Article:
Agranulocytosis is an uncommon condition (7.2 cases per 1 million population per year, excluding patients with cancer and patients receiving cytotoxic drugs)7 that carries a risk for opportunistic infections and can be fatal in approximately 7%-10% of cases.8 Known causes include pharmaceutical drugs, toxins, ionizing radiation, autoimmune and genetic disorders, certain infections, and neoplasms.7 This report presents 21 cases of agranulocytosis for which, aside from cocaine exposure, no other common exposure was identified. Cocaine exposure has not been associated previously with agranulocytosis and, therefore, by itself, is not a likely cause of the agranulocytosis. However, agranulocytosis as a result of exposure to cocaine containing levamisole, a known cause of agranulocytosis, was reported recently in Canada.6 DEA has reported that, as of July 2009, 69% of the cocaine seized at U.S. borders contained levamisole, although the reason why levamisole is added to cocaine remains unclear. Levamisole also has been detected in cocaine obtained by law enforcement officers in New Mexico and Washington. These pieces of evidence suggest that exposure to levamisole through cocaine use was the likely cause of agranulocytosis in all 21 cases; however, surveillance and toxicologic data regarding additional cases are needed to better define a causal relationship.
Heroin use was reported in two of the 21 cases. DEA reported detecting levamisole in a handful of heroin seizures in 2008 but more frequently (<3%) in 2009 (DEA, unpublished data, 2009). Only trace amounts of levamisole have been detected in heroin, compared with an average concentration of approximately 10% detected in cocaine (DEA, unpublished data, 2009).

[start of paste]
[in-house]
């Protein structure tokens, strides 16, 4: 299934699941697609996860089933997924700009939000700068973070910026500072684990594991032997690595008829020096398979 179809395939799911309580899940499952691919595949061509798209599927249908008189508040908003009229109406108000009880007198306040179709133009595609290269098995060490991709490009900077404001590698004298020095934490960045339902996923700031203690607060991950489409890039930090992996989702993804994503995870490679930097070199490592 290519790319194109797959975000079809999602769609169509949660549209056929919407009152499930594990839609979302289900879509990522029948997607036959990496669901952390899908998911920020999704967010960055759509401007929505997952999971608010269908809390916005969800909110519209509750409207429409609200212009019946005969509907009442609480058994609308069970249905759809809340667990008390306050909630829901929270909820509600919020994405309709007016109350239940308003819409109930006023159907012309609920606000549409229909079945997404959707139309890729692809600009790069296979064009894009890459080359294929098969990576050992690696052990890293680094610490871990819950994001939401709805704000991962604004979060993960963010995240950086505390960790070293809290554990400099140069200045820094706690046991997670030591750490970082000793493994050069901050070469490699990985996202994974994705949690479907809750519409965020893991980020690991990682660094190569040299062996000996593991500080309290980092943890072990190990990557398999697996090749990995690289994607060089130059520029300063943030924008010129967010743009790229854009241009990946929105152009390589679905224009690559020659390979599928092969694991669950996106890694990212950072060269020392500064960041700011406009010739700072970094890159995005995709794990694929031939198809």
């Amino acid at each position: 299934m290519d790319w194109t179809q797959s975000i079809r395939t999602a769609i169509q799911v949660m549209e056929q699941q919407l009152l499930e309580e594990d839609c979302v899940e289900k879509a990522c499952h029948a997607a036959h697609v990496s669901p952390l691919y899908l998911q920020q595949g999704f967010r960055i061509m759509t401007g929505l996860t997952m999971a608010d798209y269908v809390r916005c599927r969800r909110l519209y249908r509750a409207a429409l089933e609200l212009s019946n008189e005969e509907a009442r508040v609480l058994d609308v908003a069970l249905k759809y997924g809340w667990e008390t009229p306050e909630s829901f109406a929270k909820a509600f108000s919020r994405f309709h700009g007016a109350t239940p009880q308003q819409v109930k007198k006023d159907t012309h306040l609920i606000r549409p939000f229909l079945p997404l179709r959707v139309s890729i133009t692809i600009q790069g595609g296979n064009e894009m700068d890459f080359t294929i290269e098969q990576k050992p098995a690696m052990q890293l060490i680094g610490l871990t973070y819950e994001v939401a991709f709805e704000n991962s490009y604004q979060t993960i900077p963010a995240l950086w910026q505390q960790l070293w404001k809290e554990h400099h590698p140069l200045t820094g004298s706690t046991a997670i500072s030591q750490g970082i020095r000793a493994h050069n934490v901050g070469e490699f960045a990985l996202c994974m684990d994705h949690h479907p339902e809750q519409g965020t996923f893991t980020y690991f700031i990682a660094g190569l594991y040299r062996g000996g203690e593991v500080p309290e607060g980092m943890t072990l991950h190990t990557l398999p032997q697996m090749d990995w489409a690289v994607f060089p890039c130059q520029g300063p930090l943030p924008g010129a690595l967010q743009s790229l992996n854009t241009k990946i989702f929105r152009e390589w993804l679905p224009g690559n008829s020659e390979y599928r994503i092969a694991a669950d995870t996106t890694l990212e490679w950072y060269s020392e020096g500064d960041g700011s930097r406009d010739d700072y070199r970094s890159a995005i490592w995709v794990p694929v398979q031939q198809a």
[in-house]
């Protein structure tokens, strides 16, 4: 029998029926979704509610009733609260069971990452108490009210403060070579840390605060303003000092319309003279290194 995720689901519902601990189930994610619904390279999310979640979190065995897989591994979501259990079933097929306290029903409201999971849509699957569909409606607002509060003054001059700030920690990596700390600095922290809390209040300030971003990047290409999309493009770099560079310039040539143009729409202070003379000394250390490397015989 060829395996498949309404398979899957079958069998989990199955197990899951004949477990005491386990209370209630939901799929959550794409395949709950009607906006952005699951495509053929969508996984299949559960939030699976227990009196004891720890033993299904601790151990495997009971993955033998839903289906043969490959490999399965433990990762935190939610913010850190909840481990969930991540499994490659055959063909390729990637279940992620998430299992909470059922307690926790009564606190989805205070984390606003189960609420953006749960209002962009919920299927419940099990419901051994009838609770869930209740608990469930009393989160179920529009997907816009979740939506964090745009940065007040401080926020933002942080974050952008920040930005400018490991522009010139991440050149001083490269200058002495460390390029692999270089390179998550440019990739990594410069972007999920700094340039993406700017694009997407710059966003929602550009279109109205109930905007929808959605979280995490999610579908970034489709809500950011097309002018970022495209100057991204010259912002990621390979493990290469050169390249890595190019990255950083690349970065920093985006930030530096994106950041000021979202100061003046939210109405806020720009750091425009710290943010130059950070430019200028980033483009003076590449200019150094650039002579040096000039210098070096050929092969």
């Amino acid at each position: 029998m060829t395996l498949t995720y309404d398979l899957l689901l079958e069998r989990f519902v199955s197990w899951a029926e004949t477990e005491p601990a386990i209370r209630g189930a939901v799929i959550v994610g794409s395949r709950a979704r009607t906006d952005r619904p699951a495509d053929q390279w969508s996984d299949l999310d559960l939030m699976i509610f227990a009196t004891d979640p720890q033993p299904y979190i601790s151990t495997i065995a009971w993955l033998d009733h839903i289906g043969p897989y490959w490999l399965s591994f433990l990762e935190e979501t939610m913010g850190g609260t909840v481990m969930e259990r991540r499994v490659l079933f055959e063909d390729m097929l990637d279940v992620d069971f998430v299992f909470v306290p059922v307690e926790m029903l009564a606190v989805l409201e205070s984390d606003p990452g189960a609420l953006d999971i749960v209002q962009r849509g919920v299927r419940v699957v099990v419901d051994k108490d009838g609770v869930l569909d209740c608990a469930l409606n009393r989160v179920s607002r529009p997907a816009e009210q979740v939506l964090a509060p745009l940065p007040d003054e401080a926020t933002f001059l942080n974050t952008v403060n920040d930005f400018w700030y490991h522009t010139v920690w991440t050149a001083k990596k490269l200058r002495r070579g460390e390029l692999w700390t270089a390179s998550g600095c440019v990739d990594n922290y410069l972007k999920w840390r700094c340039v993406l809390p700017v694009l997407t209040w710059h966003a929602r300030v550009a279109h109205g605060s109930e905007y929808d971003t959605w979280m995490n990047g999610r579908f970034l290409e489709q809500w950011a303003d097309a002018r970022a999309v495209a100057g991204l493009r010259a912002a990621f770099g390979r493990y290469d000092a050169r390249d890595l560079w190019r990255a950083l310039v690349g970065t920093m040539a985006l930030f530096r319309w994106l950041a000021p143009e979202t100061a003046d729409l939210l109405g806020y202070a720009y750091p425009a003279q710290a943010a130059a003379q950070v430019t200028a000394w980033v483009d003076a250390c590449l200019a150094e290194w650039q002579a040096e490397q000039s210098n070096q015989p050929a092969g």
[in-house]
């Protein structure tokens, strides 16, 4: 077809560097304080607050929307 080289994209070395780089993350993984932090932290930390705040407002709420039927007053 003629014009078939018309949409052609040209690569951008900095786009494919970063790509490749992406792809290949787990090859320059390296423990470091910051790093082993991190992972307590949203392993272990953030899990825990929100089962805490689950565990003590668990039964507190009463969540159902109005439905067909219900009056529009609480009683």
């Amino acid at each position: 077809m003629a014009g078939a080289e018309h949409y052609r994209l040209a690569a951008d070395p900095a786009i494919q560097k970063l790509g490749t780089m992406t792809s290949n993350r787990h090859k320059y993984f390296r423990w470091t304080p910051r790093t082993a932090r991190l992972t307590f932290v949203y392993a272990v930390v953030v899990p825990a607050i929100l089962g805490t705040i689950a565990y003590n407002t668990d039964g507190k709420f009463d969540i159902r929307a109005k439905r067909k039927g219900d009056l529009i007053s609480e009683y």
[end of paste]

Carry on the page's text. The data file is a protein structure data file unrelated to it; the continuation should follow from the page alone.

For multiple reasons, the 21 cases described in this report might represent a small portion of all agranulocytosis cases associated with cocaine (and potentially levamisole) in the United States. For example, agranulocytosis is not a reportable condition to health departments, patients might not disclose cocaine use to health-care providers, and patients who use cocaine might be less likely to seek health care.9 Agranulocytosis has been recognized as an idiosyncratic reaction to levamisole in 2.5%-13% of persons using levamisole for treatment of rheumatoid arthritis and in combined therapy for breast cancer.1 However, the proportion of cocaine users exposed to levamisole who might develop levamisole-induced agranulocytosis, is unknown.
Clinicians should be aware of the possible relationship between levamisole-associated agranulocytosis and use of cocaine, and possibly heroin, and should obtain a drug history in all potential cases routinely. Suspected cases should be reported to state or local health departments. Clinicians wishing to test patients for levamisole should have blood or urine collected promptly, because the likelihood of finding the drug decreases markedly after 48 hours.